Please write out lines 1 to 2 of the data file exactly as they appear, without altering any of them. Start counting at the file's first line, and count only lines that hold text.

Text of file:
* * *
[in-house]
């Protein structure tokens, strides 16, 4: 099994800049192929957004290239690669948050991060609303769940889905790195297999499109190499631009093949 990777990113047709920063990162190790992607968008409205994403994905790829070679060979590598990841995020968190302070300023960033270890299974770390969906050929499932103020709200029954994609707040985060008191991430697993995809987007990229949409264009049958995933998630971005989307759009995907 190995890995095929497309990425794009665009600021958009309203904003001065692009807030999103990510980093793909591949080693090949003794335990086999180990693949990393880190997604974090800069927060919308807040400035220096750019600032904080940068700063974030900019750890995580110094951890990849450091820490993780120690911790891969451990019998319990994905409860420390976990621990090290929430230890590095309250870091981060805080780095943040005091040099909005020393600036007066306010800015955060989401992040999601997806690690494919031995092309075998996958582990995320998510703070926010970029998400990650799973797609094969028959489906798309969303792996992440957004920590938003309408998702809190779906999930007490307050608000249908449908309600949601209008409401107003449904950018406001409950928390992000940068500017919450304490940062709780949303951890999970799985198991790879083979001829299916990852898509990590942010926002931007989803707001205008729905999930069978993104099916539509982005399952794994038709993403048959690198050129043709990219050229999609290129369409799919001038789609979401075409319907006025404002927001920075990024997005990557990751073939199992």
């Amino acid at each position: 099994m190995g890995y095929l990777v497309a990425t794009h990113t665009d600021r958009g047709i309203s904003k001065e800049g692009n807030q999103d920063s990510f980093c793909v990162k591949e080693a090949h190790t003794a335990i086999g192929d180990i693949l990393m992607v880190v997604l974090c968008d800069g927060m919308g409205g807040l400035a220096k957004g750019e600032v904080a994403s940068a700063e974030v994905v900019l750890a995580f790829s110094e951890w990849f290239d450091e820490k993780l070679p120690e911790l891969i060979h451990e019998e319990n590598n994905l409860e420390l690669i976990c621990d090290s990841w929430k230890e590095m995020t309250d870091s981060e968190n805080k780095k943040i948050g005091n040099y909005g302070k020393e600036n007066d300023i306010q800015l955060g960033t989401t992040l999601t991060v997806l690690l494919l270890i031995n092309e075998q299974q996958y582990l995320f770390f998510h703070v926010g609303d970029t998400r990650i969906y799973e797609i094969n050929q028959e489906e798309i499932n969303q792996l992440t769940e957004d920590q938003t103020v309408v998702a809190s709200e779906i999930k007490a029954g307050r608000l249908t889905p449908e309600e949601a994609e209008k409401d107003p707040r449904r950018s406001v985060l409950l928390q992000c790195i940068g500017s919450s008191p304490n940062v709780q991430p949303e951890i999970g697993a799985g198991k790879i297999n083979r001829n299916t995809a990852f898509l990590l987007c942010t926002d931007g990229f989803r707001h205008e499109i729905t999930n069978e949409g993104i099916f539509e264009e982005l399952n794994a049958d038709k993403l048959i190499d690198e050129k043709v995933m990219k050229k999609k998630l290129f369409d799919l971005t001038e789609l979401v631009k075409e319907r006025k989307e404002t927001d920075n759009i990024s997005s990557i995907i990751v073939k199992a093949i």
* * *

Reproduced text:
[in-house]
């Protein structure tokens, strides 16, 4: 099994800049192929957004290239690669948050991060609303769940889905790195297999499109190499631009093949 990777990113047709920063990162190790992607968008409205994403994905790829070679060979590598990841995020968190302070300023960033270890299974770390969906050929499932103020709200029954994609707040985060008191991430697993995809987007990229949409264009049958995933998630971005989307759009995907 190995890995095929497309990425794009665009600021958009309203904003001065692009807030999103990510980093793909591949080693090949003794335990086999180990693949990393880190997604974090800069927060919308807040400035220096750019600032904080940068700063974030900019750890995580110094951890990849450091820490993780120690911790891969451990019998319990994905409860420390976990621990090290929430230890590095309250870091981060805080780095943040005091040099909005020393600036007066306010800015955060989401992040999601997806690690494919031995092309075998996958582990995320998510703070926010970029998400990650799973797609094969028959489906798309969303792996992440957004920590938003309408998702809190779906999930007490307050608000249908449908309600949601209008409401107003449904950018406001409950928390992000940068500017919450304490940062709780949303951890999970799985198991790879083979001829299916990852898509990590942010926002931007989803707001205008729905999930069978993104099916539509982005399952794994038709993403048959690198050129043709990219050229999609290129369409799919001038789609979401075409319907006025404002927001920075990024997005990557990751073939199992």